While my mother is sleeping, I should be cleaning up my littered living space. Instead, I’m eating Post’s Maple Pecan Whole Grain cereal laced with half and half and reading the February issue (not yet online) of Harper’s magazine and listening to Josh Groban. Well, that was a few minutes ago. Now I’m at the keyboard instead of cleaning up my littered living space.
I’m blown away by an article in Harper’s called “Crapshoot — Everyone loses when politics is a game” by Garret Keizer, which explores the great divide between “players” and “workers.”
Some quotes:
— A player is characterized by the consciousness that he is different from ordinary people. That difference is key to his self-understanding.
–The Democratic Party offers to validate your identity. The Republican Party instead offers to give you an identity — that of a player.
— For the true worker, the pleasure is in the work. The pleasure of the player, on the other hand, is in “having it made.”
— Exculsion is contained in the very definition of the player. If everyone goes onto “the field,” it’s no longer the field. It’s a park.
— The player cannot imagine himself in different terms, but the worker has a second incarnation. When work is denied he becomes a fighter.
— People who say, “America is now a deeply divided country” are either facetious or naive. It has always been a deeply divided country.”

As Home Health Aids rally today in Central Park for fair worker wages, I am particularly attracted to some of Keizer’s reflections on religion:
“The most interesting kinds of religion, for my money, challenge the Gnostic pretensions of the player. The Buddhhist bodhisattva, for example, is a player who thinks like a worker. Elite in his attainment, he refuses to enter Nirvana “until the grass itself is enlightened.” Blessedness for the bodhisattva means joining the union When Eugene Debs said that as long as there was a criminal class, he was in it, that “While there is a soul in prison I am not free,” he was talking like a bodhisattva. He was talking like one of the worker saints. Not for nothing is Jesus remembered as a caprenter, like the stonecutter Socrates. Both were markedly blue collar in their approach to wisdom. Introduce them to a player, and their natural inclination was to take him down a peg……
“Consider you own call, brothers and sisters, “St. Paul (a tentmaker) writes to the church at Corninth. “Not many of you were wise by human standards, not many were powerful, but many were of noble birth.” Not many of you were players, in other words. The rise of evangelicals in American politics is the latest attempt to rectify that deficiency. It is an attempt with theological parallels in the frequently intoned evanglical credo — derived interestingly enough from St. Paul himself and distorted by any number of stadium preachers since — that it is “faith in Jesus Christ” and not good works that saves the believer. In the extreme version, the “Saved become players, with Jesus consigned to the role of their Unclue Guido. He made a deal for us on the Cross. We don’t have to work. Wer’re made man. The ethical agnostics, the observant Jews, the wetback Mexicans mumbling over ther beads in the backs of cattle trucks (the same people we hire at slave wages to watch our kids and diaper our parents) let them believe in the necessity of good works. It’s rather convenent that they do.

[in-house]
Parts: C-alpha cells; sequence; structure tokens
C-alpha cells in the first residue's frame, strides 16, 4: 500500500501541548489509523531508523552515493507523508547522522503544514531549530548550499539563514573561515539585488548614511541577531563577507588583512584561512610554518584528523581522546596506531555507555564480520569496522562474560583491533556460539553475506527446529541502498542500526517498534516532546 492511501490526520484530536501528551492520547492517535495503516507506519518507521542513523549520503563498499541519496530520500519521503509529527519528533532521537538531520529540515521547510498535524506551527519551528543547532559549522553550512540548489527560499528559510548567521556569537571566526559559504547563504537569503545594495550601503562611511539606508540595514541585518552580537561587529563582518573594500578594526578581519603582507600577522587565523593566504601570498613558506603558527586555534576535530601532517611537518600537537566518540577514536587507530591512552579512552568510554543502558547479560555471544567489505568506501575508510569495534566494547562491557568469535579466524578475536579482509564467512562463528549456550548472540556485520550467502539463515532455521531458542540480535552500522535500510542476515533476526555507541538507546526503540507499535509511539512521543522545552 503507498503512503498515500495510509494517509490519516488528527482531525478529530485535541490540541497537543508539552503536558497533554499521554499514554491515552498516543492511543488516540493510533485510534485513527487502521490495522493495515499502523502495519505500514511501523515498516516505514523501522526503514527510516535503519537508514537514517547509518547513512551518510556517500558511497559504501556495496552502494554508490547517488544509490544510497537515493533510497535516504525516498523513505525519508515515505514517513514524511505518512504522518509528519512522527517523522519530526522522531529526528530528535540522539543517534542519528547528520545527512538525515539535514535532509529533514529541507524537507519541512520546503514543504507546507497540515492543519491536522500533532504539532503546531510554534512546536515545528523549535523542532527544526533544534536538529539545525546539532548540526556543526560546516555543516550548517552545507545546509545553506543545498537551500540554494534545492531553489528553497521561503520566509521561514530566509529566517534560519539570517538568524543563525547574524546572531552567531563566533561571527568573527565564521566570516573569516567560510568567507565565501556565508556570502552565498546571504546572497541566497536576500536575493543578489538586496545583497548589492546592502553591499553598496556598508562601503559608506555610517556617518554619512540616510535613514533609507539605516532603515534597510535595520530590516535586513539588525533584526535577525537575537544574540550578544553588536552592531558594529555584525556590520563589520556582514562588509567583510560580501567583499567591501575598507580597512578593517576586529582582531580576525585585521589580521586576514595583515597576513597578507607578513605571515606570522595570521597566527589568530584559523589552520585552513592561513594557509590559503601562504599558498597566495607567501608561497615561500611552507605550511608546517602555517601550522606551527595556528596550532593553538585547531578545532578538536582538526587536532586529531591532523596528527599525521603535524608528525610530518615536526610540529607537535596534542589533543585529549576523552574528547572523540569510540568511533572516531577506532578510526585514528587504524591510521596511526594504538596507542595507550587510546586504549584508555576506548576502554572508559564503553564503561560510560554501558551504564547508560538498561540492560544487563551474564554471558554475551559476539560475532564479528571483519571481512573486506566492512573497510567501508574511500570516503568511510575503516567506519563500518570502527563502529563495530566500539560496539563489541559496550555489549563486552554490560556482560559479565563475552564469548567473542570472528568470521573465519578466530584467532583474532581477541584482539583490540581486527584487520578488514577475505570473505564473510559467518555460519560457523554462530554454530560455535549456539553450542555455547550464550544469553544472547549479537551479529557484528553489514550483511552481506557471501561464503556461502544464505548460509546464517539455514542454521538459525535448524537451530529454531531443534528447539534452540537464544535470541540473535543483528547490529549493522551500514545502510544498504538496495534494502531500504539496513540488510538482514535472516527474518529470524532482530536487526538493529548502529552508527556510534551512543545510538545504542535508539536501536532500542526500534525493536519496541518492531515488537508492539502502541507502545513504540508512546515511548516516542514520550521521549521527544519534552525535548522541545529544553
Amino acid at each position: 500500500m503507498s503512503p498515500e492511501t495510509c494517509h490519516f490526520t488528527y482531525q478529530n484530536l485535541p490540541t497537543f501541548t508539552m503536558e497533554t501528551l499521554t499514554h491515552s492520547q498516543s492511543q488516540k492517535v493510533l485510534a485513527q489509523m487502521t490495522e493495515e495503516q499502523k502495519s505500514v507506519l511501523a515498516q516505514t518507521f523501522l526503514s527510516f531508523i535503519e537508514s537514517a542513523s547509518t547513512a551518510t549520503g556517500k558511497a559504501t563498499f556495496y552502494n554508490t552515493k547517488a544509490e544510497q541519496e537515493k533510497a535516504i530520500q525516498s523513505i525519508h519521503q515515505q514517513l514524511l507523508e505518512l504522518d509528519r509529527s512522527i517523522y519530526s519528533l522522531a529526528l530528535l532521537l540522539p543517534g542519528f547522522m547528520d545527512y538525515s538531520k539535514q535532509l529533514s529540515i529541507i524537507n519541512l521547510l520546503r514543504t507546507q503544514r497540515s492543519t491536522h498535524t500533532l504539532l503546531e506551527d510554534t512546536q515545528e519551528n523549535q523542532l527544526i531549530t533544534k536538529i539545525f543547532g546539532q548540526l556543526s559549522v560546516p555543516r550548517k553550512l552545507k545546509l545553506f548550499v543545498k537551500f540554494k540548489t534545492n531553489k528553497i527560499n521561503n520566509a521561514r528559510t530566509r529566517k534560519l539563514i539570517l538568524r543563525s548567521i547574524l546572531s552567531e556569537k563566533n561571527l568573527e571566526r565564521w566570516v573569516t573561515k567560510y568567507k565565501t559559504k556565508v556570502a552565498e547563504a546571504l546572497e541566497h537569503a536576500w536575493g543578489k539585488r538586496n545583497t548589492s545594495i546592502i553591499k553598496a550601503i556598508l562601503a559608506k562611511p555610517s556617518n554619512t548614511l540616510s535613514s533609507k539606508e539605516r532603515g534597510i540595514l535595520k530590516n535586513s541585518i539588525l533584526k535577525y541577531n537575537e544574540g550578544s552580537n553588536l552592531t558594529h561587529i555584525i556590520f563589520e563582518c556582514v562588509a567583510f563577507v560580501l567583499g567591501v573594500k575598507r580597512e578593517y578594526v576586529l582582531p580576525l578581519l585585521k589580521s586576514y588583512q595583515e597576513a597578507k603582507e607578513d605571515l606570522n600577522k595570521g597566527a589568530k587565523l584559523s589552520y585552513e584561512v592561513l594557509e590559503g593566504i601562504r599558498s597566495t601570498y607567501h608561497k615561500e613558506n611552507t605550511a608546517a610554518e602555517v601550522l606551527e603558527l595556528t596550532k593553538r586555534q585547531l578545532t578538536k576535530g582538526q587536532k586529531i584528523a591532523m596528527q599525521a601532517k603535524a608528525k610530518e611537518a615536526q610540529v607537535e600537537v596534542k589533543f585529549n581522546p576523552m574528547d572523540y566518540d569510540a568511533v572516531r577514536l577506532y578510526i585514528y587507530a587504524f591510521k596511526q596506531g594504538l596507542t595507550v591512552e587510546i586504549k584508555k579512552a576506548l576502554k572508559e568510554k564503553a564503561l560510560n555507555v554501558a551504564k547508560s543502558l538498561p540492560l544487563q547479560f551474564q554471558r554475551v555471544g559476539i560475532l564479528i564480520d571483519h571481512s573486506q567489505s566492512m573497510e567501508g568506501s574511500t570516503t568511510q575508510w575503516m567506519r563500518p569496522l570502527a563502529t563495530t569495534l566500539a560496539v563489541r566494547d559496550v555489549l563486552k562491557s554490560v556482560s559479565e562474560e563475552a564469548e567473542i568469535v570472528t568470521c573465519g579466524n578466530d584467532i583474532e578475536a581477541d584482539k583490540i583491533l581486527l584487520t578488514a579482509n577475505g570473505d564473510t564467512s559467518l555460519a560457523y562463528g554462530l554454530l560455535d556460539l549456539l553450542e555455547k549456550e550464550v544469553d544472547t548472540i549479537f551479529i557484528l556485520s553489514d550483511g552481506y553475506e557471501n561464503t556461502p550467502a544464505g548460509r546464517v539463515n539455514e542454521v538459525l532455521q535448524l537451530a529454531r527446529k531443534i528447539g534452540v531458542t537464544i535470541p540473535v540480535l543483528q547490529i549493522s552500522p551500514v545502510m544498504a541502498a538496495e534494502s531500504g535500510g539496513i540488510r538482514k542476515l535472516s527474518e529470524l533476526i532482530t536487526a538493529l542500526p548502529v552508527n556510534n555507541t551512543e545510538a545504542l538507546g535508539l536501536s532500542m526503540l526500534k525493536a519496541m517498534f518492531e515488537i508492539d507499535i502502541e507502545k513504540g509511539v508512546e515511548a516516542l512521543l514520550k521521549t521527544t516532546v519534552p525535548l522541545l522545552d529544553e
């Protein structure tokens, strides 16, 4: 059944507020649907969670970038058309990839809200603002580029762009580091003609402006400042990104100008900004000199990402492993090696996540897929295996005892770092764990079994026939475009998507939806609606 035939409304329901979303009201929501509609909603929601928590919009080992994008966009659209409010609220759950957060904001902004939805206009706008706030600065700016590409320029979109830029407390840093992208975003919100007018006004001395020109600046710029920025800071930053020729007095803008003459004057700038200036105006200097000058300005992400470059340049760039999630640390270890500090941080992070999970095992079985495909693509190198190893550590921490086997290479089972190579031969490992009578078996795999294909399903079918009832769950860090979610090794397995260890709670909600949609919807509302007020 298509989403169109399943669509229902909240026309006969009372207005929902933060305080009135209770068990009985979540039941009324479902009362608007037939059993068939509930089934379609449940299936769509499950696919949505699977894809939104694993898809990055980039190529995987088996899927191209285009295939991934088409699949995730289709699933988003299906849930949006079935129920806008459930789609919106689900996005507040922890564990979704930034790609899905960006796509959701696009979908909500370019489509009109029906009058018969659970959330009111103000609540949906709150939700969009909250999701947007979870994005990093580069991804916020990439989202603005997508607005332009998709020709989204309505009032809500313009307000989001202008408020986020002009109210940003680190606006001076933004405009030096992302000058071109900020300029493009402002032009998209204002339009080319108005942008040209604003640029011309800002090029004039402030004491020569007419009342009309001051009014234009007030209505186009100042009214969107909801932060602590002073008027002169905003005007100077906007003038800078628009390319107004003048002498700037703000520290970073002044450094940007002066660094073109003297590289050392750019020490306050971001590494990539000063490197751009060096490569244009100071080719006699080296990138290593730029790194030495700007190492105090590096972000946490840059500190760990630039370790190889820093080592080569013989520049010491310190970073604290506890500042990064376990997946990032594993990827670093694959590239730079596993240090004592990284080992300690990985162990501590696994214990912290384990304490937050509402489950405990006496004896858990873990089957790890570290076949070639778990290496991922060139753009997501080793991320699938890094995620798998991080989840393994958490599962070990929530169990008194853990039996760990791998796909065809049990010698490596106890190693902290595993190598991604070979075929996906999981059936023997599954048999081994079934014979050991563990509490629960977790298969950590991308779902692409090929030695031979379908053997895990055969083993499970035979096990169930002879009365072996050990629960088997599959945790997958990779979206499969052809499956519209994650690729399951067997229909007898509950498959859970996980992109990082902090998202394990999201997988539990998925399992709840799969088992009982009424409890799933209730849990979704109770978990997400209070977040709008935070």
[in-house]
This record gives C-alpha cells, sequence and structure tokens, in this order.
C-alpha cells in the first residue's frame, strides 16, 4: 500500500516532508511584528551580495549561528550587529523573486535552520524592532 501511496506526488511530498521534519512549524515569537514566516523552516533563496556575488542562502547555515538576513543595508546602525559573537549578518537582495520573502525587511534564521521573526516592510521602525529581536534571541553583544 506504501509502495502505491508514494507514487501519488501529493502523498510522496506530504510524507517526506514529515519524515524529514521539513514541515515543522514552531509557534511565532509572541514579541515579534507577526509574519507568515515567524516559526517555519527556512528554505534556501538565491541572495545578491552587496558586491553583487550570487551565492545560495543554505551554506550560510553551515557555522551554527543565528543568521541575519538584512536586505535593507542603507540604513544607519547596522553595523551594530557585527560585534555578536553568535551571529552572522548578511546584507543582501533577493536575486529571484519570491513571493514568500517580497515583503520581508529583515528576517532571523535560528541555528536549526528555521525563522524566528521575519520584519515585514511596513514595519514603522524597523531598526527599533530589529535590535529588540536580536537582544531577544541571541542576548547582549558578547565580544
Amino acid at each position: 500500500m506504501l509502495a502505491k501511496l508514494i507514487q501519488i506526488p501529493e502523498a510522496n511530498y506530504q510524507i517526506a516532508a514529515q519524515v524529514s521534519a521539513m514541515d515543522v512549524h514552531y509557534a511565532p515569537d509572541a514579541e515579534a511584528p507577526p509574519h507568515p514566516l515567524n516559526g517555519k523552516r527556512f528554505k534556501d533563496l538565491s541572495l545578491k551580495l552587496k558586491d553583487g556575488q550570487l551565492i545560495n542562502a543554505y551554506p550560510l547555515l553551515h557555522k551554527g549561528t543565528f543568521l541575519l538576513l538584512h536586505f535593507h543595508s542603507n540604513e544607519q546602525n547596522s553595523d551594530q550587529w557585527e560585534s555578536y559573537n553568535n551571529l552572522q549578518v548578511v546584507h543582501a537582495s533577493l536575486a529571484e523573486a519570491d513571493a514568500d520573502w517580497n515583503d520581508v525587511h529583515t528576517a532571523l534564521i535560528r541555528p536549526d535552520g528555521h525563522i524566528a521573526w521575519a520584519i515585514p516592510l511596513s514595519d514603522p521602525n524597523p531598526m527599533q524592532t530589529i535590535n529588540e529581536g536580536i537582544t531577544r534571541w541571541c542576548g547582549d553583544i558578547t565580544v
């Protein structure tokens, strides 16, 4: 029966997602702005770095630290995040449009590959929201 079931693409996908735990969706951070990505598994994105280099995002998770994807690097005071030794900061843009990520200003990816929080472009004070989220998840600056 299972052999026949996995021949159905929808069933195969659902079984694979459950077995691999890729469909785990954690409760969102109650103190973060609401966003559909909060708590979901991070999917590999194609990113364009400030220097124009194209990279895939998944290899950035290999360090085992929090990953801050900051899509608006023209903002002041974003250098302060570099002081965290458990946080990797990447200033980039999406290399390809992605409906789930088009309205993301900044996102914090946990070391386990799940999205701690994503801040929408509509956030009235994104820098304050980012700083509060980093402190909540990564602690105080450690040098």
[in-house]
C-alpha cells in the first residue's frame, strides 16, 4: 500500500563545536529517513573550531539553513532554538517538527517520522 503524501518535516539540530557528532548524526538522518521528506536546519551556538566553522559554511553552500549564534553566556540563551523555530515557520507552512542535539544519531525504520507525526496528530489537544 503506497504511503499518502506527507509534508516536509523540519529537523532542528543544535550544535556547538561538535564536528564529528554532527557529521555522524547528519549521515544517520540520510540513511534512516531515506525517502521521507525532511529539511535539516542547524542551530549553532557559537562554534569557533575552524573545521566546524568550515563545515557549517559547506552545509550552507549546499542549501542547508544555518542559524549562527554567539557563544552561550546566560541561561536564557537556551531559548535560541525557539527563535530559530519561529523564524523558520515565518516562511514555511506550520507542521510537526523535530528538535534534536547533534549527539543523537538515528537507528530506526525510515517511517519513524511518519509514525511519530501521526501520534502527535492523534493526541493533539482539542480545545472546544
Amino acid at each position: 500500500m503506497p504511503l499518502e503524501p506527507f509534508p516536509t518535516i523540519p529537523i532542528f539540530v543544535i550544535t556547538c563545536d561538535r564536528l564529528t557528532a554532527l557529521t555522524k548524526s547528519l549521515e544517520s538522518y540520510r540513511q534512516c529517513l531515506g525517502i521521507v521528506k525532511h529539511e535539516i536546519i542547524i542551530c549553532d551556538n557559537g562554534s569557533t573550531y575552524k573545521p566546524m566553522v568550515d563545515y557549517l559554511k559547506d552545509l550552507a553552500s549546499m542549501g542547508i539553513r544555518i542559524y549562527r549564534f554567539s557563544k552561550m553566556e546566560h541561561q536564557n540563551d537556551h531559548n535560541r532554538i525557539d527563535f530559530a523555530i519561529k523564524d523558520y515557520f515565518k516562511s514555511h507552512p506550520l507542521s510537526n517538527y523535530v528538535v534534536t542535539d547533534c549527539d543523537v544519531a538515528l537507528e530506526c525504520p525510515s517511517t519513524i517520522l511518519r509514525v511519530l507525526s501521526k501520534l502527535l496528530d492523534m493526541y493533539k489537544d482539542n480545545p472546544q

As for us, our Godfather is in heaven. Or maybe in the White House.

Keizer’s lengthy piece is worth totally quoting. Certainly worth buying the February copy of Harper’s to read.
So, before I get back to work, I’ll end with the following quote, which reminds me of what I used to tell my Dad: ” When the revolution comes, you know what side I’ll be on.”
The worker, on the other hand, has a second incarnation, and this is what makes him more interesting. When the opportunity of work is denied to hm, or too many of the fruits of his labor are withheld from him, the worker becomes a fighter. He and she have done this many times…….. You may say that players fight too, but that is a comparatively shallow statement. What players do is use weapons for toys — and workers. Jousting, counting coup, reciting one’s deeds and lineage in an epic poem — that is all player stuff, and the worker hasn’t got time for it. The worker’s approach to fighting is, like his approach to everything else, decidely workmanlike. The worker’s way of war is to bust heads and get back to work.
And I guess that’s what I’d better do.

1 thought on “self-indulgence

  1. Hmm… if I took the time to think about what I should be doing, I’d lose half the day. Enjoy your self-indulgence moments while you can!
    Interesting look at political/religious power and the way different types of people approach it. Food for thought.

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